What Up Doc? Ice or Heat?
We hear this one a lot: one doctor told me ice, another told me heat, my friend told me I should alternate ice and heat… So really, what should you be doing? Why are we having you do it anyway?
Let’s start with icing, because it is still the go to in our acute care rules like the RICE and POLICE methods. Ice does several things very well. First, it causes an initial contraction of our blood vessels, which limits blood flow slightly and allows a decrease in acute inflammation. Essentially, this means we can get your inflammation down a little bit! It also slows nerve firing temporarily, and this can be one of the possible mechanisms to why it can decrease pain. More importantly, ice is such a direct input to the nervous system that it overwhelms the area of the brain processing input from your injured region, effectively numbing the area! In cases of acute, severe pain, this numbness can be extremely helpful in allowing us to stay moving, and as movement is indicated as being helpful after many injuries like strains and sprains, this is a great step to take!
Okay, but why heat? Well, in cases of many soft tissue issues, inflammation control is not our goal except in the very short term. What is more irritating in most injuries is something called “muscle guarding,” a reflexive response around injuries in which our muscles stay “on” for long periods to keep a joint more rigid and protected. Unfortunately, that action itself can actually increase pain! Constant warm temperatures can actually allow these regions to relax, and the constant input to the local nerves works by a similar mechanism to ice in that it can still numb the area and allow our body to move and focus on something else!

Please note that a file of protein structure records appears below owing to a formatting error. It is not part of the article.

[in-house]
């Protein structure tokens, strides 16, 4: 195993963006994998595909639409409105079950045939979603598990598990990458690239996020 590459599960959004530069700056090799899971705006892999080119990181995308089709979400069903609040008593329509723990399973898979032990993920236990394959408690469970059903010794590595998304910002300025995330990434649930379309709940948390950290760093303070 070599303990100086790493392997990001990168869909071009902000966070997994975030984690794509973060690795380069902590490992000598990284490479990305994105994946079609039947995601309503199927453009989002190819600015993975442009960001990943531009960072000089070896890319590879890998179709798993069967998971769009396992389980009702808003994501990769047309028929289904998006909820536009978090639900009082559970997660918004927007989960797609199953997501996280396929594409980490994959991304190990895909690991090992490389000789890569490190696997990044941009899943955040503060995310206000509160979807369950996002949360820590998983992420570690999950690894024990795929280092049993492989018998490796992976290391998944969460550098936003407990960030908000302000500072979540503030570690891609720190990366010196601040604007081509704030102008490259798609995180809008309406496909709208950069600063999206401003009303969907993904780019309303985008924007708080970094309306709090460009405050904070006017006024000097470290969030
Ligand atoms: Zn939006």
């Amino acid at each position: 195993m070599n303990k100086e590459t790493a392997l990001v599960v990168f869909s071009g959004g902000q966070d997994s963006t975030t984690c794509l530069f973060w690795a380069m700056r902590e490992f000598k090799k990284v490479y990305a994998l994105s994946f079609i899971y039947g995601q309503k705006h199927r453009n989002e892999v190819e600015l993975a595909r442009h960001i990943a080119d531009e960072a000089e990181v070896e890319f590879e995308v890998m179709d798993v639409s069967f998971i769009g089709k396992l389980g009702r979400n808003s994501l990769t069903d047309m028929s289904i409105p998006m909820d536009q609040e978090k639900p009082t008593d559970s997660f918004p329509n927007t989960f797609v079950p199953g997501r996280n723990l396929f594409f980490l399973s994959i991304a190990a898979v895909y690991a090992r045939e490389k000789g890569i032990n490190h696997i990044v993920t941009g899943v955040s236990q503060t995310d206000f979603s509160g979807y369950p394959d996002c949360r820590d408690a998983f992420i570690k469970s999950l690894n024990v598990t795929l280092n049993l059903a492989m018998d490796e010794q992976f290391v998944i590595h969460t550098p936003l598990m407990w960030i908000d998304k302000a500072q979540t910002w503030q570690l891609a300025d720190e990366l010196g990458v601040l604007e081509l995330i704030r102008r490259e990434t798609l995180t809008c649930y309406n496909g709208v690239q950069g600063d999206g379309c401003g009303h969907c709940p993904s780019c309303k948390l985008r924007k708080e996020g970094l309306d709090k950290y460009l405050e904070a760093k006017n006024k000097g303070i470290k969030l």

So which should you use? Well it depends, of course! In the very early phases after an injury, namely the first 1 to 2 weeks, inflammation control is a big deal! In those cases, periods of just 10 minutes of ice is considered best, with 30-60 minutes off in between (that’s right, you can throw out the old 20 on 20 off rule!) to help with this issue and allow continued movement. Our goal with this protocol is to keep the deeper tissues cool without maintaining a constant constriction on your blood flow, because while we want inflammation out we still need blood there for healing! If we want some level of constant lowered temperatures, however, alternating with heat really does not make sense does it? I have yet to see compelling evidence for this practice scientifically either, so you will almost never see me recommending this practice.
In more chronic conditions, usually further out than 2 weeks, I usually notice a switch to heat. Along with the pain decrease and relaxation effects, this actually encourages circulation, which in chronic injuries is actually a very very good thing! Again, about 10 minutes is usually plenty, and we still get that great analgesic effect of pain control!
So are ice and heat okay? Absolutely! When you use which is less simple than it used to be as we learn more about the body and medical science, but hopefully you have a good idea now of which to use when!